An indication of the uphill battle advocates have in fighting for safe injection sites was on display Thursday at a town hall organized by Sudbury MPP Jamie West.
As Ariella Zbar, Public Health Sudbury & Districts' associate medical officer of health, was making a point, a man in the crowd of 50 or so spoke and said the sites only encourage addicts, adding to the crisis gripping North America.
“If they’re allowed more, they will do more,” the man said.
Not so, Zbar replied. While they don't decrease usage, studies have shown that safe sites don't increase addictions. In fact, they allow addicts to access treatment and education, she said, and prevent infections, diseases and overdoses.
“The point of harm reduction is not to prevent drug use, it is to prevent drug related harms,” she said, after speaking at the meeting, held in the United Way office on Cambrian Heights. “It's meeting people where they're at. If they want to continue using, they continue using in a safe way.
“It gives them a safe place to do that, be accepted for who they are and access services that are so often denied, again, because they are such a stigmatized population.”
No one is arguing that injection sites are a solution, Zbar said. Really addressing the issue is going to take an entire community effort, with groups working together on a collective strategy.
“So supervised (injection sites) are just one part of the picture. I think that's the important takeaway here.”
Julie Gorman, program co-ordinator with Sudbury Action Centre for Youth, outlined for the crowd just how diverse addicts are, ranging from youth who get hooked as young as 13, to older people battling chronic pain.
“None of the people chose to become addicted to opioids,” Gorman said.
Vulnerable populations, however, are more likely to have issues with drug use. Gorman said around 60 per cent of sex trade workers, for example, regularly use opioids.
It's easy for the public to discount them, she said. Downtown, for example, users are being pushed out of visible areas and workers are now finding needles in dangerous areas, such as waterways and electricity boxes.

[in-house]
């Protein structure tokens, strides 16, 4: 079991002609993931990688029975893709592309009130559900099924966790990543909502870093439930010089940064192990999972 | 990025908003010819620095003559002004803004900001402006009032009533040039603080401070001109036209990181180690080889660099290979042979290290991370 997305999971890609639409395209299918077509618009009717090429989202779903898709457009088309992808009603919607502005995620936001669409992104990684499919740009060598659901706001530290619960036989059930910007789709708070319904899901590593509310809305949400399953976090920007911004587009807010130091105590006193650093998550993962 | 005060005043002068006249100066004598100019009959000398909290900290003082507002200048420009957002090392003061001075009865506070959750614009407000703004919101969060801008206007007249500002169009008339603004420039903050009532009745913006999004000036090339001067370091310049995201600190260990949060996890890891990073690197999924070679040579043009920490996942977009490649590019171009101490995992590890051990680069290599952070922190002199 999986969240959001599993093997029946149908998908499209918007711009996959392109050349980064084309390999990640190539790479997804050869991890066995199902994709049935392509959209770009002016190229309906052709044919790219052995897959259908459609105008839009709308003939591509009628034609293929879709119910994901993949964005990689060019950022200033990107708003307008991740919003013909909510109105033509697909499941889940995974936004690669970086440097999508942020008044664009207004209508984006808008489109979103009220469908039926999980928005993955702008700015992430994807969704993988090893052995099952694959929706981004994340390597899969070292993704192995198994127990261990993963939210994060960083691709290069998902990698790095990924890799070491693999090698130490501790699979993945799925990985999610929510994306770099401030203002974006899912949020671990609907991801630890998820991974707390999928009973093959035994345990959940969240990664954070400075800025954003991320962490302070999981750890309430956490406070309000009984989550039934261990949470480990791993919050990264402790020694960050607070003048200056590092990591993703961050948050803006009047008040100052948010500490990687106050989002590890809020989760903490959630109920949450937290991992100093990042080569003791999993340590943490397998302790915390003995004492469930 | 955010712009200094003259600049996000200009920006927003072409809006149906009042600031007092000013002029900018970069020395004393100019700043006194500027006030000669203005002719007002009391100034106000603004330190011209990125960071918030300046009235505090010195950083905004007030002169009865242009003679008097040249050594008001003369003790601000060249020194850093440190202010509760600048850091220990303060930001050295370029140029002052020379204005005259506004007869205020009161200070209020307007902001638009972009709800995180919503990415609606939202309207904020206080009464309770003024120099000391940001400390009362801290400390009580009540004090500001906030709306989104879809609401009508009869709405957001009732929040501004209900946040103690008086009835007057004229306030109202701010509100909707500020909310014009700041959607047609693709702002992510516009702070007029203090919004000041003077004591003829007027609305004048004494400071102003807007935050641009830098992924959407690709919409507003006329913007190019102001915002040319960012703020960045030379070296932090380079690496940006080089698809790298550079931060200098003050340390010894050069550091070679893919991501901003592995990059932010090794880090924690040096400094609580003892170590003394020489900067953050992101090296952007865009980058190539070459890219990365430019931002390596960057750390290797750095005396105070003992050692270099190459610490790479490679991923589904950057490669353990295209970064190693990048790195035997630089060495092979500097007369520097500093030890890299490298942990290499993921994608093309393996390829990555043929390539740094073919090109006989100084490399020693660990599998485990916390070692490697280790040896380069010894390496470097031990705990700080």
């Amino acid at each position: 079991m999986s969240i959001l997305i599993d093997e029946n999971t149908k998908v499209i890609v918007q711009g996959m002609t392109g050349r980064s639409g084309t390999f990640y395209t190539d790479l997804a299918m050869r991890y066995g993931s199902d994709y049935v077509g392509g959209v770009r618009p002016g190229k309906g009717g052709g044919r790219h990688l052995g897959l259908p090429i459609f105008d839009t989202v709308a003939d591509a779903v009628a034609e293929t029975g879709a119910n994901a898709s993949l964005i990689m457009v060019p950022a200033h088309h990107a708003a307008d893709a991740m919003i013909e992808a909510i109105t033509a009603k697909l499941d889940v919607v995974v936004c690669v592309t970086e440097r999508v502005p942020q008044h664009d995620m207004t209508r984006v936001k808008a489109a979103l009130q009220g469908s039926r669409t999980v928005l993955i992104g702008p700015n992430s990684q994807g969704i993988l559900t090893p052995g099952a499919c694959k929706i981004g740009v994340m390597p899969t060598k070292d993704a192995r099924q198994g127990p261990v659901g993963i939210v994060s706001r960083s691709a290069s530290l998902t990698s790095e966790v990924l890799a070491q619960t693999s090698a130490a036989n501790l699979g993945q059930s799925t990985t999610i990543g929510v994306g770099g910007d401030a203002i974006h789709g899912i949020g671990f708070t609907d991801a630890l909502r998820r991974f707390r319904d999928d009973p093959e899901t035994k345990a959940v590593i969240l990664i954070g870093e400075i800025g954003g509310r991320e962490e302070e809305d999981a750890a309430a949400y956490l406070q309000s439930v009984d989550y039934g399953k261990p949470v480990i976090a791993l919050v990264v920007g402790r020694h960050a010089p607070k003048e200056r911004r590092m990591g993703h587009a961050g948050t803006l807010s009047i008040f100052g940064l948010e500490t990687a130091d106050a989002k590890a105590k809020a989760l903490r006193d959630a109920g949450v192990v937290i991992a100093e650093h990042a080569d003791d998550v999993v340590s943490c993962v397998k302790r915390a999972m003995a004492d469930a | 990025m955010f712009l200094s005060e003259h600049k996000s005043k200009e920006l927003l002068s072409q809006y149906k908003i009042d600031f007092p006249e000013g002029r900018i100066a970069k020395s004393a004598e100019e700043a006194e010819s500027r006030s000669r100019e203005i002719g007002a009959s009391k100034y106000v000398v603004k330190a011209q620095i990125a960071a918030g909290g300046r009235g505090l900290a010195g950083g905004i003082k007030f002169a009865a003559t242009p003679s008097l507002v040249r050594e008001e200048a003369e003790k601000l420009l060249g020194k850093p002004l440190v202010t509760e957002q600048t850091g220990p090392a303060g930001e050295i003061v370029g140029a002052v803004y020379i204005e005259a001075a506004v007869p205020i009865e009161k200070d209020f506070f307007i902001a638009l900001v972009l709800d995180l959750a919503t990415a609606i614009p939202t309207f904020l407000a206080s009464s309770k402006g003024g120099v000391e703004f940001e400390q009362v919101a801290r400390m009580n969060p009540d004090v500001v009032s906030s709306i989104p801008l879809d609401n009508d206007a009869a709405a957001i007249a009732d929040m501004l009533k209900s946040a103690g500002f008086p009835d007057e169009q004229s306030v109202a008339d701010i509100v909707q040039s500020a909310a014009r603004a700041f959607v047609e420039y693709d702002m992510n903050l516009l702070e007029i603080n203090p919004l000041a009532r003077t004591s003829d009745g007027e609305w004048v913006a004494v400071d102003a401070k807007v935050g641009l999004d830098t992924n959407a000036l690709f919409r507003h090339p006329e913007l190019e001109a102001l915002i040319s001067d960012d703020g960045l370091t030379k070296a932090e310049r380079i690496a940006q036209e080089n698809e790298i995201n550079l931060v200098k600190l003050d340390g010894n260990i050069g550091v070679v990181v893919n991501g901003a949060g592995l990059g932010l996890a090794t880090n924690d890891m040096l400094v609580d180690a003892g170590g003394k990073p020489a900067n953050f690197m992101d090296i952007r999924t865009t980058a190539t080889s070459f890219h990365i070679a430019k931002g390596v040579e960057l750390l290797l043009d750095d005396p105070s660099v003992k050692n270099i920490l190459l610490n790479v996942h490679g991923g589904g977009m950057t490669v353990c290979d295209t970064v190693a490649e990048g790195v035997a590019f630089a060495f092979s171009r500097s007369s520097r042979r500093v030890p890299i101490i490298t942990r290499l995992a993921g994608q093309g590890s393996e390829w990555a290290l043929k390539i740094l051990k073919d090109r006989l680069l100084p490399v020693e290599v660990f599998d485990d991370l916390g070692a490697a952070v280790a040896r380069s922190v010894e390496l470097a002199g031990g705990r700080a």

“Remember, it’s not just Sudbury” dealing with the crisis, Gorman said. “It’s Canada and the world – everywhere.
“We’re trying to lift (addicts) up. We’re out there trying to help them as a person … (but) we need a community buy in.”
Zbar said a safe injection site would help get addicts off city streets, and reduce the alarming number of discarded needles found downtown and other areas.
“If the individuals who do discard (needles) in the community are able to use them in a supervised site, that means it's not on the streets. It also means they're not overdosing. If they're not in a safe and supervised place, they will die or end up in hospital.”
And that only adds to emergency room overcrowding, Zbar said.
For his part, West said he hoped Thursday's meeting will lead to more discussion on what we can do as a community to address the crisis. While some people reach for simple solutions like jailing addicts, he said they know that doesn't work and only clogs the already busy justice system.
“It's a more complicated conversation than that,” West said. “So we thought, let's get some people who are experts and let's open it to the community for education.
“We're planning more of these ... just to get the information out there, to help people understand what's going. It's a crisis, as one speaker said, it affects everybody, all socio-economic (classes), males, females, young and old.”
As far as solutions go, West said they're still a long way off.
“I think we're in the early stages,” he said. “I think for a long time, people ignored it until they started to notice it near where they live, or it affected someone they knew.
“There's no silver bullet, but I think this is a good first step.”
More information on Greater Sudbury's community drug strategy can be found on Public Health's website.